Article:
Grade: B. The music room is raw but comfortable — except when it gets crowded. Then it gets difficult to access the bar, go to the bathroom — or move at all.

2220 Beverly Blvd., Los Angeles, CA 90057

(213) 389-3856

(Paul Rogers / For The Times)

Club Bahia

Opened: 1974
Capacity: 400
Operator: Independent
Summer highlights (so far): Lo-Fang (May 27), Hamilton Leithauser (June 11), No Te Va Gustar (July 7), Wye Oak (July 30).
Transportation tip: Easy valet or street parking available.
Basics: The long-running Latin music venue on Sunset books its own shows and DJ nights on the weekend but in 2014 signed on with Live Nation to produce national touring acts on weeknights.
Grade: B+. A longtime host to salsa and merengue music in Los Angeles, Bahia retains the '70s vibe of its birth, with low-budget discothèque lighting but a sturdy-enough sound system to energize the dance floor.

1130 Sunset Blvd, Los Angeles, CA 90012

(213) 250-4313

(Paul Rogers / For The Times)

Nokia Theatre/Club Nokia

Opened: 2007
Capacity: 2,300 (Club Nokia), 7,100 (Nokia Theatre)
Operator: AEG/Goldenvoice
Summer highlights (so far): Ciara (May 30), D'Angelo & the Vanguard (June 8), Miguel (June 26), Jurassic 5 (July 9), Juanes (July 31-Aug. 1), Aretha Franklin (Aug. 2).
Transportation tip: Easiest and cheapest to park east of the arena in an independent lot.
Basics: Part of the monolithic L.A. Live complex in south downtown, the two Nokia venues host music, comedy shows, "American Idol" finales and the occasional awards ceremony.
Grade: C (Nokia Theatre), B (Club Nokia). The design of the Theatre feels dystopic, and acoustically the room sounds dead. The club is less a club than a small theater. It doesn't have great acoustics, either, or any vibe.

800 W Olympic Blvd, Los Angeles, CA 90015

(213) 765-7000

(Paul Rogers / For The Times)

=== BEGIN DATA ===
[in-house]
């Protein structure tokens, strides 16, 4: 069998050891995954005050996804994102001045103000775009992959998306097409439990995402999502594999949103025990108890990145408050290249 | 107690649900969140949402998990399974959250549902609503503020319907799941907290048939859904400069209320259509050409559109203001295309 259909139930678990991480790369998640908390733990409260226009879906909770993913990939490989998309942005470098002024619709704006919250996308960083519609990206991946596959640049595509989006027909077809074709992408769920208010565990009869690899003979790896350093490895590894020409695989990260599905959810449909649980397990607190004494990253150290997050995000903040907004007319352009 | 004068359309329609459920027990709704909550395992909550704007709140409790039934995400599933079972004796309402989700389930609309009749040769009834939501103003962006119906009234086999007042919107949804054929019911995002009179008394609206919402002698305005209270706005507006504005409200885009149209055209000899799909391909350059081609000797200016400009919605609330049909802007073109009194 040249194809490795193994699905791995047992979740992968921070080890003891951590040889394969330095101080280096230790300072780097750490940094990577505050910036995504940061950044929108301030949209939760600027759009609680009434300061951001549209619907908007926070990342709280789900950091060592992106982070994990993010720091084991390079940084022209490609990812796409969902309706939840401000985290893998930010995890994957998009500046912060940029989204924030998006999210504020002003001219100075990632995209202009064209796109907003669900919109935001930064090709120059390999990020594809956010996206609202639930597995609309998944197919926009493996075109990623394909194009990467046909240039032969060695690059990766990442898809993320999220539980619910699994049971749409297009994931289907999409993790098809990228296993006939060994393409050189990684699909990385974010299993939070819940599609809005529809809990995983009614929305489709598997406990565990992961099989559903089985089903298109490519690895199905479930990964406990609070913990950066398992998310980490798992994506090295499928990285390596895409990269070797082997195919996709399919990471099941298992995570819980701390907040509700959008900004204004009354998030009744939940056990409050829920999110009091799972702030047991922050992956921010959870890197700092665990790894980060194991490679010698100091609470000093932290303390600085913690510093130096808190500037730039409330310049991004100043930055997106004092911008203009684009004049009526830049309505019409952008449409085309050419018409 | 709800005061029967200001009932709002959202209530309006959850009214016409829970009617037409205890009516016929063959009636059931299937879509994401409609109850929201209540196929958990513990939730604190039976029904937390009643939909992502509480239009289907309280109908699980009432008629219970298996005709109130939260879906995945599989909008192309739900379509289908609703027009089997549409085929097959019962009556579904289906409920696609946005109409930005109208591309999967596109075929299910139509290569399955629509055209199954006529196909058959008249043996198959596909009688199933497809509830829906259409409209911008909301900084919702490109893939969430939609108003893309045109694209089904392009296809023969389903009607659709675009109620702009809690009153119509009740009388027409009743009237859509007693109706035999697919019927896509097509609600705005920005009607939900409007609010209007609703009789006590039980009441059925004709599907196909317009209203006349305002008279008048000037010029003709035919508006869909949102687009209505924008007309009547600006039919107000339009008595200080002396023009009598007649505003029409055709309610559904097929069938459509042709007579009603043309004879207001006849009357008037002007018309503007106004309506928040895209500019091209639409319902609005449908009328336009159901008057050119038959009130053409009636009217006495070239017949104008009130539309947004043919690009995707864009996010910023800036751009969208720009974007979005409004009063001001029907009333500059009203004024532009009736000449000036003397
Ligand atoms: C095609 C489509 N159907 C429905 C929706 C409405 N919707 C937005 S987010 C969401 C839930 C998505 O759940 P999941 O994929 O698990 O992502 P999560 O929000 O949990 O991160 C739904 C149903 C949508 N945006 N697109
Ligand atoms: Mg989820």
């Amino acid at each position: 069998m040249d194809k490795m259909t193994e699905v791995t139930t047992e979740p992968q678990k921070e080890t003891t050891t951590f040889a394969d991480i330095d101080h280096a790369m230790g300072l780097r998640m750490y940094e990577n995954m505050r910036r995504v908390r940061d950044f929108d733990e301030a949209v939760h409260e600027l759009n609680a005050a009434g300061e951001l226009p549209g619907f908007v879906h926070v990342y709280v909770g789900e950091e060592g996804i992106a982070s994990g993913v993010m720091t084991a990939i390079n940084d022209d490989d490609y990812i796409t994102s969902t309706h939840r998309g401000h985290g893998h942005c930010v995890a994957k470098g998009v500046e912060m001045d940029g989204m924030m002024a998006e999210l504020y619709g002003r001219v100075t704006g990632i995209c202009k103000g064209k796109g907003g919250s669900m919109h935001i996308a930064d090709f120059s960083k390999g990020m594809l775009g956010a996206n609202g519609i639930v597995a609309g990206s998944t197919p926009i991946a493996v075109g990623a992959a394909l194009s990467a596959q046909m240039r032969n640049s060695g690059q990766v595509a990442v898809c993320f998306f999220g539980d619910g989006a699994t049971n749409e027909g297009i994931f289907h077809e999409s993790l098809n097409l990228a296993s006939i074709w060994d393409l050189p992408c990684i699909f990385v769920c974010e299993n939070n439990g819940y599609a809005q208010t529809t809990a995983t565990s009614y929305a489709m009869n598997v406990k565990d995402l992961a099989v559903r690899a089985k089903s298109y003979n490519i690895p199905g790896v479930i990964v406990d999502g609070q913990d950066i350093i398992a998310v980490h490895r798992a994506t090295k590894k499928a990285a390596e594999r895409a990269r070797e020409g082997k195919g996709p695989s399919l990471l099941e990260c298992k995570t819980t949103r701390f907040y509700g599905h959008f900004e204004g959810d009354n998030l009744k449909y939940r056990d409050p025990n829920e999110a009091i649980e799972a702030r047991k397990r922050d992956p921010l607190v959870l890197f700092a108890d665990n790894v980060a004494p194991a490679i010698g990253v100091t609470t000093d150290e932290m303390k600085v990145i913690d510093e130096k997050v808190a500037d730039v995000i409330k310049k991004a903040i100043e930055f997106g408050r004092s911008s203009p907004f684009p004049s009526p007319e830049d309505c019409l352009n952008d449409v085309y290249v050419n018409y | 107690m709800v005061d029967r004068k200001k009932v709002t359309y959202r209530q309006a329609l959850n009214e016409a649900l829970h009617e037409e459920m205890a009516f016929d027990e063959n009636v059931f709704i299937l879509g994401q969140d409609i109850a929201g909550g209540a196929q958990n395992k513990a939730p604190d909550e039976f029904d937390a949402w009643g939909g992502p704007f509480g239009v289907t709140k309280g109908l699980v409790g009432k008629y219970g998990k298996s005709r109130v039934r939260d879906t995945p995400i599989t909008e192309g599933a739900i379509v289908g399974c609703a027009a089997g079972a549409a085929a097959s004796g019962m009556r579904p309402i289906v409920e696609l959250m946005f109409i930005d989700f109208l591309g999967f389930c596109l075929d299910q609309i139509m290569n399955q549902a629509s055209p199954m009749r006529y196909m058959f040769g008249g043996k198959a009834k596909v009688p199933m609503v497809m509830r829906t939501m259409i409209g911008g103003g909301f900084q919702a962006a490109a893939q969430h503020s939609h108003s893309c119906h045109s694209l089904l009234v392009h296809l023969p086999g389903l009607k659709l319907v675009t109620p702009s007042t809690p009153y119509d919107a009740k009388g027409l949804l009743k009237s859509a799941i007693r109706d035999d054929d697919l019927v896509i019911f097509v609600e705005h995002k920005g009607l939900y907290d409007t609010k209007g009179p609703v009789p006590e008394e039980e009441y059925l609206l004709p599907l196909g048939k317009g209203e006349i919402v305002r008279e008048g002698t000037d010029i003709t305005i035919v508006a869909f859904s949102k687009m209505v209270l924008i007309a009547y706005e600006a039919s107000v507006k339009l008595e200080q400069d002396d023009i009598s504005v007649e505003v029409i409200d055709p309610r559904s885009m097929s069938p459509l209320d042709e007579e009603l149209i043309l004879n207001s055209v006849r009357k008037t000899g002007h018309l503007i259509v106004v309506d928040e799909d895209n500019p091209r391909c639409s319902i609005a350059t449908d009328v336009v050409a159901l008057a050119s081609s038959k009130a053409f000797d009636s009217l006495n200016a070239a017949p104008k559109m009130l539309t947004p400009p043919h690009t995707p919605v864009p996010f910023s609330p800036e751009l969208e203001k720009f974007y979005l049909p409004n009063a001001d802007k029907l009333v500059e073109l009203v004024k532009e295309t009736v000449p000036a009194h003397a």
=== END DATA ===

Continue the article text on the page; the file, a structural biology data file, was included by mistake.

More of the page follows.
Conga Room at L.A. Live

Opened: 2008
Capacity: 1,000
Operator: Independent
Summer highlights (so far): Los Amigos Invisibles (May 29), Grupo Niche (July 9), Los Van Van (Aug. 13).
Transportation tip: On-site parking lots are expensive; better to find a neighborhood surface lot.
Basics: Part of the L.A. Live complex, this salsa dance club and Latin music venue is co-owned by celebrities including Jimmy Smits, Sheila E. and It books upscale DJs, release parties and concerts and has a padded dance floor for maximum comfort.
Grade: A. Terrific dance floor, swank room, warm sound system.

800 W Olympic Blvd, Los Angeles, CA 90015

(213) 745-0162

(Paul Rogers / For The Times)

Center for the Arts, Eagle Rock

Opened: 1927
Capacity: 225
Operator: Independent
Summer highlights (so far): Girlpool (June 1), Gardens & Villa (June 26).
Transportation tip: Street parking along Colorado usually not an issue.
Basics: A northeast Los Angeles arts hub that hosts music a few times a month, the center is booked by FYF Presents. As such, the venue has hosted a stellar roster, including No Age, Holly Herndon, Dan Deacon, Junip and dozens of others.
Grade: B-. The space has so-so acoustics, so it's tough to get good sound. When a show sells out, which they often do, sight lines can be tough, especially for the shorter among us.

2225 Colorado Blvd, Los Angeles, CA 90041

(323) 226-1617